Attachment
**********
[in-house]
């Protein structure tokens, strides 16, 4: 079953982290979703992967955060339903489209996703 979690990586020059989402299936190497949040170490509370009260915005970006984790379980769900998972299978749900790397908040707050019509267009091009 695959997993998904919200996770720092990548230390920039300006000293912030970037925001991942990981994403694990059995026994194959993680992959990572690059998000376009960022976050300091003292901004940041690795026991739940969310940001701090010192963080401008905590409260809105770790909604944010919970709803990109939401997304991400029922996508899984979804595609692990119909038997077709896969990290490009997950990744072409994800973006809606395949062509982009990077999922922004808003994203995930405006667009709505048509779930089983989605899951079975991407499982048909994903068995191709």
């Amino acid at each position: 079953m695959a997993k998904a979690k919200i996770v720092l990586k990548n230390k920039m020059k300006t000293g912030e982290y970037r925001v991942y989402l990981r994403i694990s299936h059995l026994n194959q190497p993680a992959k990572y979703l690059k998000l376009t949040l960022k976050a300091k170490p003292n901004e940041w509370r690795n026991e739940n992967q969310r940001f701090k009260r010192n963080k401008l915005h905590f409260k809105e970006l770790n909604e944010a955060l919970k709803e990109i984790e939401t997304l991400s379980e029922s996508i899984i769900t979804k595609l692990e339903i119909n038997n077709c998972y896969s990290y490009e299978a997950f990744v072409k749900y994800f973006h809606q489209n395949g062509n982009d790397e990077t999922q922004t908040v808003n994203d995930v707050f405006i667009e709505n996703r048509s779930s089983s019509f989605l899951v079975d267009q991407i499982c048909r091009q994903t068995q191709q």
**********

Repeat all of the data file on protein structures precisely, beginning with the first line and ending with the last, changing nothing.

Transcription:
[in-house]
């Protein structure tokens, strides 16, 4: 079953982290979703992967955060339903489209996703 979690990586020059989402299936190497949040170490509370009260915005970006984790379980769900998972299978749900790397908040707050019509267009091009 695959997993998904919200996770720092990548230390920039300006000293912030970037925001991942990981994403694990059995026994194959993680992959990572690059998000376009960022976050300091003292901004940041690795026991739940969310940001701090010192963080401008905590409260809105770790909604944010919970709803990109939401997304991400029922996508899984979804595609692990119909038997077709896969990290490009997950990744072409994800973006809606395949062509982009990077999922922004808003994203995930405006667009709505048509779930089983989605899951079975991407499982048909994903068995191709």
């Amino acid at each position: 079953m695959a997993k998904a979690k919200i996770v720092l990586k990548n230390k920039m020059k300006t000293g912030e982290y970037r925001v991942y989402l990981r994403i694990s299936h059995l026994n194959q190497p993680a992959k990572y979703l690059k998000l376009t949040l960022k976050a300091k170490p003292n901004e940041w509370r690795n026991e739940n992967q969310r940001f701090k009260r010192n963080k401008l915005h905590f409260k809105e970006l770790n909604e944010a955060l919970k709803e990109i984790e939401t997304l991400s379980e029922s996508i899984i769900t979804k595609l692990e339903i119909n038997n077709c998972y896969s990290y490009e299978a997950f990744v072409k749900y994800f973006h809606q489209n395949g062509n982009d790397e990077t999922q922004t908040v808003n994203d995930v707050f405006i667009e709505n996703r048509s779930s089983s019509f989605l899951v079975d267009q991407i499982c048909r091009q994903t068995q191709q």